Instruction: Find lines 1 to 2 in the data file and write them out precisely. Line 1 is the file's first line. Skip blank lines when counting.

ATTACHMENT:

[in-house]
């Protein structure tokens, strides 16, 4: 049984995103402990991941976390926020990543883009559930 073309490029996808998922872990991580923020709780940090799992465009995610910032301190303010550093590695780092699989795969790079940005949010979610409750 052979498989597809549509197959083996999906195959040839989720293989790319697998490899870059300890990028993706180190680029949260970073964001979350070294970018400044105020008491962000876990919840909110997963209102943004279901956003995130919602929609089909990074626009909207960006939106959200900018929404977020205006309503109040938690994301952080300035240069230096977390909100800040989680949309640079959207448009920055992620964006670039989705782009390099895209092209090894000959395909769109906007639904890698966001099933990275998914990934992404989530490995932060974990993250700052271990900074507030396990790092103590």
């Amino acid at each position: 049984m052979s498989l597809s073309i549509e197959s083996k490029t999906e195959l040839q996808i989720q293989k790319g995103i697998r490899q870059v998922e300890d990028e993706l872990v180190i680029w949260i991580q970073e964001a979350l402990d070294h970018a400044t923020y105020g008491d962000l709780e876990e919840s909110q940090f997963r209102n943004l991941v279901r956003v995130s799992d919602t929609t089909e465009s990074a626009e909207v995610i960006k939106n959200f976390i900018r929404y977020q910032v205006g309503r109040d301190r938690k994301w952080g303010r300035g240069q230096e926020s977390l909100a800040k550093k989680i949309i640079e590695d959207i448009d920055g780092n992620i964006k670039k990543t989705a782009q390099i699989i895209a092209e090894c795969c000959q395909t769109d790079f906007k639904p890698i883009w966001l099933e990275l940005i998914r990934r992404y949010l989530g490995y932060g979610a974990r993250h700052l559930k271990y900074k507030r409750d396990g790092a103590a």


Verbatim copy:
[in-house]
């Protein structure tokens, strides 16, 4: 049984995103402990991941976390926020990543883009559930 073309490029996808998922872990991580923020709780940090799992465009995610910032301190303010550093590695780092699989795969790079940005949010979610409750 052979498989597809549509197959083996999906195959040839989720293989790319697998490899870059300890990028993706180190680029949260970073964001979350070294970018400044105020008491962000876990919840909110997963209102943004279901956003995130919602929609089909990074626009909207960006939106959200900018929404977020205006309503109040938690994301952080300035240069230096977390909100800040989680949309640079959207448009920055992620964006670039989705782009390099895209092209090894000959395909769109906007639904890698966001099933990275998914990934992404989530490995932060974990993250700052271990900074507030396990790092103590």